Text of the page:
Though many prefer the Canadian model to the South African one, I will say this: One cannot simply compare the way a nation in the Global North goes about resolving an issue to a Nation in the Global South. Present day Canada does not suffer from extreme violence, is not recovering from the legal segregation laws that stripped millions of their basic human rights, and does not have a corrupt, obscure government in office that was recently tried with over 783 charges of corruption (Blair, 2016). Though the University students of South Africa are ultimately fighting for SDG 4 like we have in Ontario, our challenges and solutions are by no means the same. I’ve heard many well-to-do South Africans share their strong opinions on fees must fall, and how they think these students are barbaric and contradicting in their campaigning for free public university. The majority of these opinions came from people who weren’t affected by the Bantu Education Act of 1953, and who were born into the privilege allotted to them by the apartheid regime, therefore being able to afford required school fees of primary and high school education. Coming from a place that would generally agree with their line of thinking… yet living in South Africa and working in a Bantu School, I respectfully disagree with anyone who is of that opinion, or anyone who shames this powerful movement.

Sources

UTSU (2009). “A Case Against Flat Fees”. <www.utsu.ca/wp-content/uploads/2013/12/stop_flat_fees_booklet_final_web.pdf

Blair, David (2016). “Jacob Zume ‘should’ face 783 charges, declares South African Court”. The Telegraph. <www.telegraph.co.uk/news/2016/04/29/south-african-court-declairs-way-for-jacob-zuma-to-face-783-crimin/

Dehaas, Josh (2013). “’Flat fees’ change and ‘deferral fees’ are done”. Macleans. <www.macleans.ca/education/uniandcollege/ontario-introduces-new-tuition-rules>.

 

Halfway

Hey Friends!

I am officially at the halfway mark of my 6 month passage through South Africa. It’s been 3 months of new cultures, languages, friendships, food, and adventures! Although December is creeping up way too fast for my liking, I am excited to see what the next 3 months will look like. Working in South Africa has opened my eyes to the complicated world of development. As many of you know, my educational background is primarily in professional communications; the majority of my work experience being with for-profit organizations. Apart from volunteering, signing petitions, and engaging in dialogues, I’ve never actually worked in the sector until now. Working with VIDEA and Ukulapha has introduced me to the complexities of fundraising, sustainability, inequality, governance and public policy. Above all, I’ve seen first hand how all of these components directly affect people’s lives, a confronting realization that has altered my career path moving forward.

lieFor those wondering why I’ve replaced my cheery ‘Music Monday’ posts with heavier subject matter (gender equality, education, race, colonialism, etc.) as of late, I owe you an explanation; Rewind to this time last year… I returned to Canada (from the best 3 years of my life) unemployed, unhappy, and regretting every penny I spent on both a diploma and degree that seemed totally worthless. I was literally “running through the six with my woes,” and if you knew me well enough you could attest to this. I wanted to work in the communications sector in Toronto, but they didn’t seem to want me. Having undergone two internships, it was the last thing I wanted to do… but my savings account was running low and my 3 months of unemployment suddenly became 9 months. My spirits were at an all-time low and I was in desperate need of a big change, so I swallowed my pride and applied for a position with VIDEA as an *cringe*  i n t e r n *cringe some more*.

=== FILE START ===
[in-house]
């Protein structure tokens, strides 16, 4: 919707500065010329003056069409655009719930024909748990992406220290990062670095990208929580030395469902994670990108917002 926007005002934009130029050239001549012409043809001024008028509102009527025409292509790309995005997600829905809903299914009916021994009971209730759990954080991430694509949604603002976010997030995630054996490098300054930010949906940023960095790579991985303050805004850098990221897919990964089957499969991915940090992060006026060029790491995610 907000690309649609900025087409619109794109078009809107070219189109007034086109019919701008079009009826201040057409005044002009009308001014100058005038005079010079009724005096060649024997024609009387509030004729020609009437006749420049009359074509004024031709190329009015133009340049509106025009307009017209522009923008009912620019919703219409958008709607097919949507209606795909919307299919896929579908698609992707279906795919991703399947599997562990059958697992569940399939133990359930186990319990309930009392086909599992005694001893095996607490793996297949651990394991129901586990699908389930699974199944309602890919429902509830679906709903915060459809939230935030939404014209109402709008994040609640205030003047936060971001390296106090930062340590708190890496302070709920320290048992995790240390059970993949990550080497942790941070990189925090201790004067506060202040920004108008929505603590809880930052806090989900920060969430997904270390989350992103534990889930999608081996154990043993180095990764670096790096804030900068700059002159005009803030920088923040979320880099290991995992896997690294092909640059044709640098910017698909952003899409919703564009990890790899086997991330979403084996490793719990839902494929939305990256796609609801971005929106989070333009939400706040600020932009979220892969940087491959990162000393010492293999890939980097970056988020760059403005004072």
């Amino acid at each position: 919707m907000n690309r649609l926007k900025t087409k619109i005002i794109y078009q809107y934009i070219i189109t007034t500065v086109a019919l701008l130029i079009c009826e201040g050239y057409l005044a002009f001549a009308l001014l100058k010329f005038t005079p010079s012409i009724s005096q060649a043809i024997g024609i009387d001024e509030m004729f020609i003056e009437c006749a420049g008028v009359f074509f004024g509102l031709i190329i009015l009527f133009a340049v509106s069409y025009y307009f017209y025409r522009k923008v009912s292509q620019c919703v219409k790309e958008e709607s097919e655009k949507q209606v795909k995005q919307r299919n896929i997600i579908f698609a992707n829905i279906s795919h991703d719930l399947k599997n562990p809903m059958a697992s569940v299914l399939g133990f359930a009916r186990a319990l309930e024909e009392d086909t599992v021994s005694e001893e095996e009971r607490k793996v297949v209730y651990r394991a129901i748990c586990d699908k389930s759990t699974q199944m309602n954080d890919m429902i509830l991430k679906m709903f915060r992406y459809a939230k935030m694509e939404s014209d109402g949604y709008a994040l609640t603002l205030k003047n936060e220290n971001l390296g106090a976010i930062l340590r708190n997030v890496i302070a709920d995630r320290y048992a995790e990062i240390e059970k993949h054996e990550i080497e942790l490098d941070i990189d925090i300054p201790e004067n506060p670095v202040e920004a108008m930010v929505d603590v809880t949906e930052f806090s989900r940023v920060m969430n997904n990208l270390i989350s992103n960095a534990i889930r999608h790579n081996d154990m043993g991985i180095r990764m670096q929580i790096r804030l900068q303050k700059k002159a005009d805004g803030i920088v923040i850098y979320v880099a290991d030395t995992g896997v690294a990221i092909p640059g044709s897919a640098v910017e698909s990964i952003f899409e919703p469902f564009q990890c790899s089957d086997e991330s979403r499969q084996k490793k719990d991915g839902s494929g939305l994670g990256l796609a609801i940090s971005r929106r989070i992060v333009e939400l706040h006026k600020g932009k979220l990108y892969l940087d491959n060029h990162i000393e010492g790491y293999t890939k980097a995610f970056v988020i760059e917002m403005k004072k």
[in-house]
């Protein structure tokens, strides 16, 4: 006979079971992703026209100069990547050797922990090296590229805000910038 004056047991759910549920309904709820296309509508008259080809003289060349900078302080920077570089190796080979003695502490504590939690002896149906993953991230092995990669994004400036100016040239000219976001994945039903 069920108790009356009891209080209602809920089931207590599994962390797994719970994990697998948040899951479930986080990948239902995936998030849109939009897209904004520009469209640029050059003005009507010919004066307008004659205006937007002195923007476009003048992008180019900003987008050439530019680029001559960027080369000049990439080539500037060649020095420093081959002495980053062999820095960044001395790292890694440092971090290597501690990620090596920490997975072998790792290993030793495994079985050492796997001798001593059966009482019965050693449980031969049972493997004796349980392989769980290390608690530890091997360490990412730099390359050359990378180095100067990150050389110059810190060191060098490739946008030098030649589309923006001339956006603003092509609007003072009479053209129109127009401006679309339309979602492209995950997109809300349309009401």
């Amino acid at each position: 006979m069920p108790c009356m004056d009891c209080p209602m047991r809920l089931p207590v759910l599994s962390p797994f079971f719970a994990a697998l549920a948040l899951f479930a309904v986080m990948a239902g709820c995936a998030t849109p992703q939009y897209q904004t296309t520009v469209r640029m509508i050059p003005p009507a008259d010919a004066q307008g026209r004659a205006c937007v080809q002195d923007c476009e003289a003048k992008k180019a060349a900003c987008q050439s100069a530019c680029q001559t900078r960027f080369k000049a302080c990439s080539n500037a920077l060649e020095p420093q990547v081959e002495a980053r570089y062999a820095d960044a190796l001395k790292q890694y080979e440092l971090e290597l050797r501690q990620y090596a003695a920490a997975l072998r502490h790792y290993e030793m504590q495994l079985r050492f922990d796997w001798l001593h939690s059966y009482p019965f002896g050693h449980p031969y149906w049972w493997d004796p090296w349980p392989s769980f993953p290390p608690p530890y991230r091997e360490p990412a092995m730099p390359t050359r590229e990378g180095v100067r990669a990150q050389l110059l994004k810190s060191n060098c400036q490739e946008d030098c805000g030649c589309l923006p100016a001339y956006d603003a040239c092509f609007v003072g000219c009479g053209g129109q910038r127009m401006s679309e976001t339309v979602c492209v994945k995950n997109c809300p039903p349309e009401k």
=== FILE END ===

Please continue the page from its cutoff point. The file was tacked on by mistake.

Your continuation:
Looking back, I really made a fuss over nothing. Applying to be an IYIP intern has definitely earned a place in the top 3 for best decisions I’ve ever made. I applied to IYIP with one underlying goal: to bring me one step closer to a career in communications that I so desperately wanted. Now that I’m halfway through the program, I realize that I had it wrong all along. A career in communications is not what I’ve been after all these years! Gone are the dreams of working with multi-million dollar clients and trendy corporate brands. Plain and simple, I want a career in social change. Now that I’ve seen firsthand the necessity of organizations like VIDEA and Ukulapha, I want to use my skill set to further the development narrative.

In the past 3 months, I’ve learned that I can use my background in advertising to change perceptions and start new dialogues pertaining to human rights development. I’ve learned that I can use my formal training in public relations for creating programs, fundraising and perfecting messaging. I’ve learned that public policy is shaped by the collective efforts of organizations like VIDEA and Ukulapha, meaning my work is impactful and important. I’ve also learned that winter in South Africa means chilly evenings with lots of bonfires and wine sipping. That there are several ways to express shock in Zulu, my favourite being ‘haibo!’. That South Africa has a difficult, complex history which I will never fully comprehend.. even if I moved here permanently.

In closing: I’ve learned a lot… about South Africa, and about myself. I am humbled to be here, and I so look forward to the next 3 months as an intern, a word that I now wear proudly, in this wonderful place.

Responding, Not Reacting to Racism